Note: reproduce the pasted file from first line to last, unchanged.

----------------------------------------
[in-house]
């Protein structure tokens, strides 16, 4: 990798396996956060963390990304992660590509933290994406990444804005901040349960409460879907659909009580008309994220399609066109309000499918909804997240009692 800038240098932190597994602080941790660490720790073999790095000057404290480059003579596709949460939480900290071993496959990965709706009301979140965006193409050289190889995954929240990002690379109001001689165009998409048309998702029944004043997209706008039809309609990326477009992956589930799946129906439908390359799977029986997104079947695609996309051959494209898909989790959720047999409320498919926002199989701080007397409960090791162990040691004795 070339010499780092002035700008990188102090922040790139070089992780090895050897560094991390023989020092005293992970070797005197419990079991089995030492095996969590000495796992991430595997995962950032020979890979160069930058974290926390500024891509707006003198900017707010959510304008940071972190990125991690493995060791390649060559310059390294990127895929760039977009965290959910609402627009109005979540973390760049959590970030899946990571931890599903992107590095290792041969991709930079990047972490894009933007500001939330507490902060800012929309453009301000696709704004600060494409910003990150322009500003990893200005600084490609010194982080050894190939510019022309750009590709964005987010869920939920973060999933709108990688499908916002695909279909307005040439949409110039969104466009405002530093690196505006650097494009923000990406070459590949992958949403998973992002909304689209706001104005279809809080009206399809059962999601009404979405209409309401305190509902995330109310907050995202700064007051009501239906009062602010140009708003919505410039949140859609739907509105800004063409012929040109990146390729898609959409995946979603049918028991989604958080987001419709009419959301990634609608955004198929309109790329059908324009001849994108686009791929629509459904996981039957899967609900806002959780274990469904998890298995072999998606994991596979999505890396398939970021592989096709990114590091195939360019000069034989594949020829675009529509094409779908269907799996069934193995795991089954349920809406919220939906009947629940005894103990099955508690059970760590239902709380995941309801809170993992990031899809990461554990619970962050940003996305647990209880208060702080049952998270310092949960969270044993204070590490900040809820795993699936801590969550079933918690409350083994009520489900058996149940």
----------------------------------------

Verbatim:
[in-house]
């Protein structure tokens, strides 16, 4: 990798396996956060963390990304992660590509933290994406990444804005901040349960409460879907659909009580008309994220399609066109309000499918909804997240009692 800038240098932190597994602080941790660490720790073999790095000057404290480059003579596709949460939480900290071993496959990965709706009301979140965006193409050289190889995954929240990002690379109001001689165009998409048309998702029944004043997209706008039809309609990326477009992956589930799946129906439908390359799977029986997104079947695609996309051959494209898909989790959720047999409320498919926002199989701080007397409960090791162990040691004795 070339010499780092002035700008990188102090922040790139070089992780090895050897560094991390023989020092005293992970070797005197419990079991089995030492095996969590000495796992991430595997995962950032020979890979160069930058974290926390500024891509707006003198900017707010959510304008940071972190990125991690493995060791390649060559310059390294990127895929760039977009965290959910609402627009109005979540973390760049959590970030899946990571931890599903992107590095290792041969991709930079990047972490894009933007500001939330507490902060800012929309453009301000696709704004600060494409910003990150322009500003990893200005600084490609010194982080050894190939510019022309750009590709964005987010869920939920973060999933709108990688499908916002695909279909307005040439949409110039969104466009405002530093690196505006650097494009923000990406070459590949992958949403998973992002909304689209706001104005279809809080009206399809059962999601009404979405209409309401305190509902995330109310907050995202700064007051009501239906009062602010140009708003919505410039949140859609739907509105800004063409012929040109990146390729898609959409995946979603049918028991989604958080987001419709009419959301990634609608955004198929309109790329059908324009001849994108686009791929629509459904996981039957899967609900806002959780274990469904998890298995072999998606994991596979999505890396398939970021592989096709990114590091195939360019000069034989594949020829675009529509094409779908269907799996069934193995795991089954349920809406919220939906009947629940005894103990099955508690059970760590239902709380995941309801809170993992990031899809990461554990619970962050940003996305647990209880208060702080049952998270310092949960969270044993204070590490900040809820795993699936801590969550079933918690409350083994009520489900058996149940």